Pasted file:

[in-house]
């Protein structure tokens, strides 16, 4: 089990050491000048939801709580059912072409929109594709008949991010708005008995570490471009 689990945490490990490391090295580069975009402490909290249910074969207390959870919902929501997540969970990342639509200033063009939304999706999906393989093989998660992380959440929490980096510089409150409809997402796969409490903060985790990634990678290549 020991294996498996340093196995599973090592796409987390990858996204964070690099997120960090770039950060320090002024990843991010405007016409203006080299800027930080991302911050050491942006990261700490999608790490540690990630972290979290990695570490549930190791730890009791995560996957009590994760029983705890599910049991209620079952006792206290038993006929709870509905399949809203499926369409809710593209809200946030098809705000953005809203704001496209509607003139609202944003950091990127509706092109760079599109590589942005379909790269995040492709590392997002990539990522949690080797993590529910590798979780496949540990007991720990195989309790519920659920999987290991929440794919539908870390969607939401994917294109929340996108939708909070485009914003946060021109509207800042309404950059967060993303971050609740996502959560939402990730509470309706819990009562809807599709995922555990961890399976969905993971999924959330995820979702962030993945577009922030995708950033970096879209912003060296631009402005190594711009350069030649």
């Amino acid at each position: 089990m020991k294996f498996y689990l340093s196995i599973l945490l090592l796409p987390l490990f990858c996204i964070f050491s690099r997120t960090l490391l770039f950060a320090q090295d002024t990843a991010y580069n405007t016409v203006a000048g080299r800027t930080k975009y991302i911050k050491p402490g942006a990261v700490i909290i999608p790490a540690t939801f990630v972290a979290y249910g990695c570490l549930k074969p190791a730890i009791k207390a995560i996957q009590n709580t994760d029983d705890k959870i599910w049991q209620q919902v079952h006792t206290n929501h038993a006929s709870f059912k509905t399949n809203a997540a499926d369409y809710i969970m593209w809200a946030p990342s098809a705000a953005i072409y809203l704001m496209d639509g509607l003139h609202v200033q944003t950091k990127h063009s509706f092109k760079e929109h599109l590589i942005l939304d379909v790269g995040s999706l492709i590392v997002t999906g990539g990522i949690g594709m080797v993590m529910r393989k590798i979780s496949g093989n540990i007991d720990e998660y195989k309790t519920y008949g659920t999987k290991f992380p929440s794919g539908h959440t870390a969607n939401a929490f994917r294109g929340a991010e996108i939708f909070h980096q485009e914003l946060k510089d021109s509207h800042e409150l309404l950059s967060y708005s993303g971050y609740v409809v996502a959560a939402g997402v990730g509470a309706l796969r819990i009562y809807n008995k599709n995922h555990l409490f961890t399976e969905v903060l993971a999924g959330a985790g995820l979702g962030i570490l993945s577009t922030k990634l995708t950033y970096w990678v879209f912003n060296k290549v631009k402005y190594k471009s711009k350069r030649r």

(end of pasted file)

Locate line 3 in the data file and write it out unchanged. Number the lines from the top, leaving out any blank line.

């Amino acid at each position: 089990m020991k294996f498996y689990l340093s196995i599973l945490l090592l796409p987390l490990f990858c996204i964070f050491s690099r997120t960090l490391l770039f950060a320090q090295d002024t990843a991010y580069n405007t016409v203006a000048g080299r800027t930080k975009y991302i911050k050491p402490g942006a990261v700490i909290i999608p790490a540690t939801f990630v972290a979290y249910g990695c570490l549930k074969p190791a730890i009791k207390a995560i996957q009590n709580t994760d029983d705890k959870i599910w049991q209620q919902v079952h006792t206290n929501h038993a006929s709870f059912k509905t399949n809203a997540a499926d369409y809710i969970m593209w809200a946030p990342s098809a705000a953005i072409y809203l704001m496209d639509g509607l003139h609202v200033q944003t950091k990127h063009s509706f092109k760079e929109h599109l590589i942005l939304d379909v790269g995040s999706l492709i590392v997002t999906g990539g990522i949690g594709m080797v993590m529910r393989k590798i979780s496949g093989n540990i007991d720990e998660y195989k309790t519920y008949g659920t999987k290991f992380p929440s794919g539908h959440t870390a969607n939401a929490f994917r294109g929340a991010e996108i939708f909070h980096q485009e914003l946060k510089d021109s509207h800042e409150l309404l950059s967060y708005s993303g971050y609740v409809v996502a959560a939402g997402v990730g509470a309706l796969r819990i009562y809807n008995k599709n995922h555990l409490f961890t399976e969905v903060l993971a999924g959330a985790g995820l979702g962030i570490l993945s577009t922030k990634l995708t950033y970096w990678v879209f912003n060296k290549v631009k402005y190594k471009s711009k350069r030649r």